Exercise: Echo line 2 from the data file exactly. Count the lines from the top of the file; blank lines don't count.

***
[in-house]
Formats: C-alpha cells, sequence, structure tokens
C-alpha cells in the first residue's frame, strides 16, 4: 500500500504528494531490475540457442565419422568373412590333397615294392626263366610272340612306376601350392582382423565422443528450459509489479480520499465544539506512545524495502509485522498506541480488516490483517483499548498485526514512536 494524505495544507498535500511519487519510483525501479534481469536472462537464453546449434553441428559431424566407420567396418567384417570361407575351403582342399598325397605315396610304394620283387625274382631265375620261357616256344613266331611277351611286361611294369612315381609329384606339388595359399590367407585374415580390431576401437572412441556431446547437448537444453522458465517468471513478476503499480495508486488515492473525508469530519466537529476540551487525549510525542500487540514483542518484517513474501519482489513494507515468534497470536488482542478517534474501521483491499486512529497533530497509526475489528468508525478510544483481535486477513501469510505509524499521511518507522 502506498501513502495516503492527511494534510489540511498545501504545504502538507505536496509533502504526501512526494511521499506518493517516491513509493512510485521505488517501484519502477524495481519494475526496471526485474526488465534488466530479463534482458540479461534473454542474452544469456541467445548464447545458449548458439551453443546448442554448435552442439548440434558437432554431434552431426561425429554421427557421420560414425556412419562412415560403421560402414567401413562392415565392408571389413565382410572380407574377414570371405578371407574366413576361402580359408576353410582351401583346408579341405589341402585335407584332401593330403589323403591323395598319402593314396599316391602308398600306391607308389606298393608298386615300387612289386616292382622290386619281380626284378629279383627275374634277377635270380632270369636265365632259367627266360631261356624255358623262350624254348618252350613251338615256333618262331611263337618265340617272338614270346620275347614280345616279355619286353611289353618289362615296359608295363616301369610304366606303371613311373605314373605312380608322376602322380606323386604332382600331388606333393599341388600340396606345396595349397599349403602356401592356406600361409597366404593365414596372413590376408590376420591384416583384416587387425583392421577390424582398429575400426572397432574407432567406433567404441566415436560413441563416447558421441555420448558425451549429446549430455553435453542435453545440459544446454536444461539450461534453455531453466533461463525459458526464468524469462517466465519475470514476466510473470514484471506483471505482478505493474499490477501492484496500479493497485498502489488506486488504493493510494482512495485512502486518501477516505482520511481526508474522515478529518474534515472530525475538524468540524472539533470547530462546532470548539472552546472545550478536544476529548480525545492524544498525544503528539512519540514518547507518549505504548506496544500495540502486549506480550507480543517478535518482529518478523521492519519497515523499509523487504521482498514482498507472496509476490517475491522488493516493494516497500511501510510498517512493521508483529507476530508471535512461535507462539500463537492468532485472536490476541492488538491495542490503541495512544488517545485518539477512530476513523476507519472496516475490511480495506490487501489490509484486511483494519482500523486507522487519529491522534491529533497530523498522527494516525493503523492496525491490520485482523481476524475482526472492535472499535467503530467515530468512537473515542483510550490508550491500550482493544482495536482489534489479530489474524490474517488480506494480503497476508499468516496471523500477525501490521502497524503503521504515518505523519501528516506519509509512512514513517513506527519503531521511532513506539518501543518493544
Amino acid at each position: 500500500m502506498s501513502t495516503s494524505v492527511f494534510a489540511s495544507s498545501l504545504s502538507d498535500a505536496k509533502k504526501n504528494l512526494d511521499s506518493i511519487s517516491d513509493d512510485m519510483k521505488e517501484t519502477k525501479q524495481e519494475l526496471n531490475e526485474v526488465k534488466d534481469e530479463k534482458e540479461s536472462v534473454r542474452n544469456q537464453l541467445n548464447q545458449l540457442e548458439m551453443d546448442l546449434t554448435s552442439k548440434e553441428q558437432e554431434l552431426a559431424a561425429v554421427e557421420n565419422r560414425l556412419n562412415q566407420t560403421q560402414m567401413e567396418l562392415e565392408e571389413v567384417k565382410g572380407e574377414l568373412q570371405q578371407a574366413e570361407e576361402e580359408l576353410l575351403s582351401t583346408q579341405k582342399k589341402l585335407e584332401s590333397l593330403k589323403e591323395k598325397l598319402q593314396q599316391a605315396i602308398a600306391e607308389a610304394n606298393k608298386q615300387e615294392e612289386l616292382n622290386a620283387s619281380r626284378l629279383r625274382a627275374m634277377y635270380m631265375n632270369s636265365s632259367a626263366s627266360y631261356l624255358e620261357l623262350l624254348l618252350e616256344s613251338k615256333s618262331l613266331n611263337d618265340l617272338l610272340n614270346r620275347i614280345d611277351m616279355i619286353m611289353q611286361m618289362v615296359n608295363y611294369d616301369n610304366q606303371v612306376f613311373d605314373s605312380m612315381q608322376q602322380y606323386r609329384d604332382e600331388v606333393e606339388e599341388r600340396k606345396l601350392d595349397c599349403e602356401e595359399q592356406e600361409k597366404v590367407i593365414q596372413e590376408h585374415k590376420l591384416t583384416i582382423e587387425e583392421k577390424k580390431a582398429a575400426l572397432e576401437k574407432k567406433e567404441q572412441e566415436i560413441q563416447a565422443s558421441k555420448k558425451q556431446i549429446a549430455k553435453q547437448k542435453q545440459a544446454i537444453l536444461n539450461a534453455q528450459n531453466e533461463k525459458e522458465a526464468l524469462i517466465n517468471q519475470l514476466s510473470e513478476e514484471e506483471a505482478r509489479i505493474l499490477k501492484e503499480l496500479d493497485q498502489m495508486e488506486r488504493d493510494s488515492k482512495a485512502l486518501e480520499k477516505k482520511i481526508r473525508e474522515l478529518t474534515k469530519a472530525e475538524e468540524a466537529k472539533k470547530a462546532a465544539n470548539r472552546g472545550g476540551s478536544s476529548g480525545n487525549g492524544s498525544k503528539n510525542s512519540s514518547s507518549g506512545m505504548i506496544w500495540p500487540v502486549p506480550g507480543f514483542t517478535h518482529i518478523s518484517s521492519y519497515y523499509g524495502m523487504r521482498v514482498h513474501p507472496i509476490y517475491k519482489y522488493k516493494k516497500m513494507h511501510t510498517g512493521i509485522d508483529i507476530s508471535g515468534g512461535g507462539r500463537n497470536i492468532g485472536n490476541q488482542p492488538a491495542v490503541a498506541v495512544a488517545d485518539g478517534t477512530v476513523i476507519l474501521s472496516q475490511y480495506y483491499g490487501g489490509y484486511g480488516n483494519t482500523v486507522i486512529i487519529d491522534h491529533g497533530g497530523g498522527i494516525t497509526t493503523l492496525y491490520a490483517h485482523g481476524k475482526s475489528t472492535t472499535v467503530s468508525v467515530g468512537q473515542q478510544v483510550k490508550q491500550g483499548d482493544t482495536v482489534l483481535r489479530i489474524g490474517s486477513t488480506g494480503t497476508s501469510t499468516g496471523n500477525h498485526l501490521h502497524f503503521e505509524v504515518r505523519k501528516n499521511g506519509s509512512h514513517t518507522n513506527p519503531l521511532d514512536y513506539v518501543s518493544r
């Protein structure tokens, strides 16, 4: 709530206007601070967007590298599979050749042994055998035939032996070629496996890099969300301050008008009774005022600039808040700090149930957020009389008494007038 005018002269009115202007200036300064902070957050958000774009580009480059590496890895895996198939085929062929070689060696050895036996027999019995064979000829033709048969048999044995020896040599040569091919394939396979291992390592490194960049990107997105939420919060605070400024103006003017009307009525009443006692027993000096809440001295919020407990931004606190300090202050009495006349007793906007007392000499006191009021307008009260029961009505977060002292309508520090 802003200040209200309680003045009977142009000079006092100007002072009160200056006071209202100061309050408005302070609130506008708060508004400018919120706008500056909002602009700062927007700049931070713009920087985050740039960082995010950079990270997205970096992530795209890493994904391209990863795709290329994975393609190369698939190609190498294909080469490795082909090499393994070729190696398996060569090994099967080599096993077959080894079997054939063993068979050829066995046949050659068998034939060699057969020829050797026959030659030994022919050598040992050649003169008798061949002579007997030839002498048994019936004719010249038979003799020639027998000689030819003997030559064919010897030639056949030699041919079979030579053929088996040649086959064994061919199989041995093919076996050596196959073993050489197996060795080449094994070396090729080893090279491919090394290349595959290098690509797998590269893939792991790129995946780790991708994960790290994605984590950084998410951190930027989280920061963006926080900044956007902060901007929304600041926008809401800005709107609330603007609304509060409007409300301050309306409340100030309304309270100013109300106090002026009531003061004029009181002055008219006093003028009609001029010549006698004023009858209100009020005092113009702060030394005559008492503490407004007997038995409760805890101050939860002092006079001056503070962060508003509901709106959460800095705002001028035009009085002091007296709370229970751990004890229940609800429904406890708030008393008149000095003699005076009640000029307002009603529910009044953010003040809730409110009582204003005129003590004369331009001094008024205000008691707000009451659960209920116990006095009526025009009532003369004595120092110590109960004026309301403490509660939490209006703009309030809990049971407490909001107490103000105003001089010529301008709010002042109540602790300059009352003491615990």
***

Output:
Formats: C-alpha cells, sequence, structure tokens